* You will be £4 over budget - but a quick whip round in the staffroom should settle that :o

PS I would suggest that you don't buy binoculars - they have to be adjusted to each users eyes and are difficult to hold steady, especially for little hands!

Edited by Bizibilder
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Can I suggest you send a Personal Message (PM) to one of our members - Stardust (Dave). He runs an astro club at the primary school where he works, and so should be able to advise on what works with that age group.

Helen

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I'm a former teacher and now astronomy provider. I would say just keep it simple, no electronics, no equatorial mount, no reflectors, just an alt az refractor with all the CA in the world and it will be working well when you are no longer there. No polar aligning, no counterwights to lug about, no collimation to go out and robust around the little'uns.

Olly

Edited by ollypenrice
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I'm not sure what your average 10 year old would think about chromatic aberration :o

Just a couple of things to think about, a refractor should be more hassle free if you just want to look at stuff, but a Newt allows you to 'line up all the mirrors and lenses' and gives much more hands-on physics suitable for a year 6 group.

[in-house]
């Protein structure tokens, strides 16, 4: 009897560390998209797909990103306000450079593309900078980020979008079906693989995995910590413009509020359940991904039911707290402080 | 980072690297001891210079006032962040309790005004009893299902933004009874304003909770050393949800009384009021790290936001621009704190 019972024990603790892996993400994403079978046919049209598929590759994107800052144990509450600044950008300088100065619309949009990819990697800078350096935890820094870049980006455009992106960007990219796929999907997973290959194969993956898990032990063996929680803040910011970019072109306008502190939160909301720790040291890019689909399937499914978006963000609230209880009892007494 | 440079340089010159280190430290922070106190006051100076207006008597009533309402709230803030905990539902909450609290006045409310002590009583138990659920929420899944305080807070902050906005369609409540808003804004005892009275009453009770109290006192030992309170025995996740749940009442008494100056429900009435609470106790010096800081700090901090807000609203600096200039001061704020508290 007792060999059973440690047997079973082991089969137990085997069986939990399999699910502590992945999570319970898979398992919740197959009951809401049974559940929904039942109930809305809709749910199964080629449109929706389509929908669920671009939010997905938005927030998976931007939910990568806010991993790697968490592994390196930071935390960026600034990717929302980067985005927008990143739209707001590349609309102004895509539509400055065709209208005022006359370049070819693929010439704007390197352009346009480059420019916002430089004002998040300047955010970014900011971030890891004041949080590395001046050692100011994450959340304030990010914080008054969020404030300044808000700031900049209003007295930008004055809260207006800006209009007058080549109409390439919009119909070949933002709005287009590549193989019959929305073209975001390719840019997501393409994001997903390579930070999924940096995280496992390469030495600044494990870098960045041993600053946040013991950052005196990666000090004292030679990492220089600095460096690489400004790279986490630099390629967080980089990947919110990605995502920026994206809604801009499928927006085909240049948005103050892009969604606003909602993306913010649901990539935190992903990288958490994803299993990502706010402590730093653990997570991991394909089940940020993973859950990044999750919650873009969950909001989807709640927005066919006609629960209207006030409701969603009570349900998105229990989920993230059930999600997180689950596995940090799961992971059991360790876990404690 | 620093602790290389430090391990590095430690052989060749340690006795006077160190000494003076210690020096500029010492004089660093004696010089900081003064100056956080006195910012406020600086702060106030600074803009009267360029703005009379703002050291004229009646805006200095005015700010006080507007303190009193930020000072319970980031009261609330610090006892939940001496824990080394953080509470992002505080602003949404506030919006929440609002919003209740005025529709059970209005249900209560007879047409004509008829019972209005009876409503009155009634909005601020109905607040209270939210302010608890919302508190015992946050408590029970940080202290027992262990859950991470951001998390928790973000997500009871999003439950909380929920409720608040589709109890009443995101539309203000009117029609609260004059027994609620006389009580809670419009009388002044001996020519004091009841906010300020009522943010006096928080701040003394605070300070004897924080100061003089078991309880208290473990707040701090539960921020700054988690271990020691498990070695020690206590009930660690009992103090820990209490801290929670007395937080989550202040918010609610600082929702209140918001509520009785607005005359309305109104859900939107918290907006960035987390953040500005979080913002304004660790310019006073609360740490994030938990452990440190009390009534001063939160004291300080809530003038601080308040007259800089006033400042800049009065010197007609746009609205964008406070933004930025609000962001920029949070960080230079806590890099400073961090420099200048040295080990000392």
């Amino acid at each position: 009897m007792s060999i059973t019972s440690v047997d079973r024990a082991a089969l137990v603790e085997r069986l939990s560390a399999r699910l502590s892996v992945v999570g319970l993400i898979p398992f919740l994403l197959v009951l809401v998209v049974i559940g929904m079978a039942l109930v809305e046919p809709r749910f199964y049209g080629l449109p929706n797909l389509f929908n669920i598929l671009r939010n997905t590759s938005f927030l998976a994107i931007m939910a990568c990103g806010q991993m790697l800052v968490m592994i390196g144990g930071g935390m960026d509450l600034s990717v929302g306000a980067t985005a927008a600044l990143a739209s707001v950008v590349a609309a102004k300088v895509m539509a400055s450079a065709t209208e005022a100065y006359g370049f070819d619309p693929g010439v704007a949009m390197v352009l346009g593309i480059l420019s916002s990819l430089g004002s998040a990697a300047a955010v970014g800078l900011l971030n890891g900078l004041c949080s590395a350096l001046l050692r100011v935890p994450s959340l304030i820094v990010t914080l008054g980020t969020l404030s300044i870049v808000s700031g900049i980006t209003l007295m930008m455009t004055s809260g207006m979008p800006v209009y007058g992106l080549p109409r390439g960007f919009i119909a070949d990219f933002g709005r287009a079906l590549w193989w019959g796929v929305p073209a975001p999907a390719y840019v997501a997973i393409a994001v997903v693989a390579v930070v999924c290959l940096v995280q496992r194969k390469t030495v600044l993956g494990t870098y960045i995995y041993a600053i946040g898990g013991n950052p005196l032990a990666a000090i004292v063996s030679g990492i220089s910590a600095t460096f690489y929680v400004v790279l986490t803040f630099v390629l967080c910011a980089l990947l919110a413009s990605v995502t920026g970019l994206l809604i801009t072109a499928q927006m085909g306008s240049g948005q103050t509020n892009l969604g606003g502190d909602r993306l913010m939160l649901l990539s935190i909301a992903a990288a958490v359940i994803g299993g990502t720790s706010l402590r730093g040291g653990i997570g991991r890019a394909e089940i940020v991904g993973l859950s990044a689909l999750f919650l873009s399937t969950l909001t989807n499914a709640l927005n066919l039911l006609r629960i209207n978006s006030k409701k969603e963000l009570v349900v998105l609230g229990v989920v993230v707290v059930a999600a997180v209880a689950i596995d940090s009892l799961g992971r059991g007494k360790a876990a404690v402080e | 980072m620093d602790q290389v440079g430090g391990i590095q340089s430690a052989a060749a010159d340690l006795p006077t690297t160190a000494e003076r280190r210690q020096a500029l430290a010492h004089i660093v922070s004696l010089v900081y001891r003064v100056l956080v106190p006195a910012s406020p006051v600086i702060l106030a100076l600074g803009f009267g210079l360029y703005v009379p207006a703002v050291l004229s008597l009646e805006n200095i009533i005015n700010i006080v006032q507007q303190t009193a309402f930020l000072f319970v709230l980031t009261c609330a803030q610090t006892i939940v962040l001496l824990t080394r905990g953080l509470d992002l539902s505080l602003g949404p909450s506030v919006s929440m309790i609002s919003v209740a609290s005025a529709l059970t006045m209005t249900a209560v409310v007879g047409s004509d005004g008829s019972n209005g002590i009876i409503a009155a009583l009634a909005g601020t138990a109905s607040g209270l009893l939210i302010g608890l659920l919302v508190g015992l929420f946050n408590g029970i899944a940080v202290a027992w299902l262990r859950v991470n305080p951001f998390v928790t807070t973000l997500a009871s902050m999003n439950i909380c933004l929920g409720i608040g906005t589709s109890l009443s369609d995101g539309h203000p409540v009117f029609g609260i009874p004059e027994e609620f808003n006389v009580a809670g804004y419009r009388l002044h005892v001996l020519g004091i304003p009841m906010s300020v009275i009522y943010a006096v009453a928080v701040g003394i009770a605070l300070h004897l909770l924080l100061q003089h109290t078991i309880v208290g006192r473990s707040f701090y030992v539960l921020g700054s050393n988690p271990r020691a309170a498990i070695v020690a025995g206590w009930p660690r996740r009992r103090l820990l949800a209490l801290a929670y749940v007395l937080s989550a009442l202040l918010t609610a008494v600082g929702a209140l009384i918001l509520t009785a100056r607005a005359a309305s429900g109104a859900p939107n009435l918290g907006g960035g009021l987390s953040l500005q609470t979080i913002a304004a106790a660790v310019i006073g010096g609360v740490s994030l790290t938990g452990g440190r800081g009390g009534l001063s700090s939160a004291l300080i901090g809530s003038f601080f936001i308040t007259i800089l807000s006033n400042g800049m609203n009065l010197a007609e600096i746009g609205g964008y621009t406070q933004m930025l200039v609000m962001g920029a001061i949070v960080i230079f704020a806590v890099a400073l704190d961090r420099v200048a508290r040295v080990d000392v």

Rik

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Bizibilder's suggestion above is great, there would be nothing worse than spending all of it on a great scope, only to have a queue forming at it and not enough viewing to go around, especially if you have a decent size group trying to use it.

Don't know if you would get enough eyepieces with them to satisfy though, would it be worth getting a cheap-ish set just for a better range of objects?

Also.....are you alive or dead (that's a great username)

Edited by Euan
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Bizibilder's suggestion above is great, there would be nothing worse than spending all of it on a great scope, only to have a queue forming at it and not enough viewing to go around, especially if you have a decent size group trying to use it.

Don't know if you would get enough eyepieces with them to satisfy though, would it be worth getting a cheap-ish set just for a better range of objects?

Also.....are you alive or dead (that's a great username)

Both! Wise up!!!

Erwin. xxx

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OK the scopes you have listed are all very capable all-rounders, well I'm not 100% sure about the Konusky it's not a brand I know.

Being newtonians though the focuser is at the top of the scope so you'll have an issue with the kids being able to reach the eyepiece (EP). My kids are 10 and 11 and I own a Explorer 200p, even with the mount legs as short as possible they need to use a small step to reach EP. Which for us isn't a problem as I'm there to hold them or the step steady but for a school I'm sure there would be health and safety issues. Also these types of scopes good value for money but need to be collimated (you need to manually align the mirrors) quite regularly.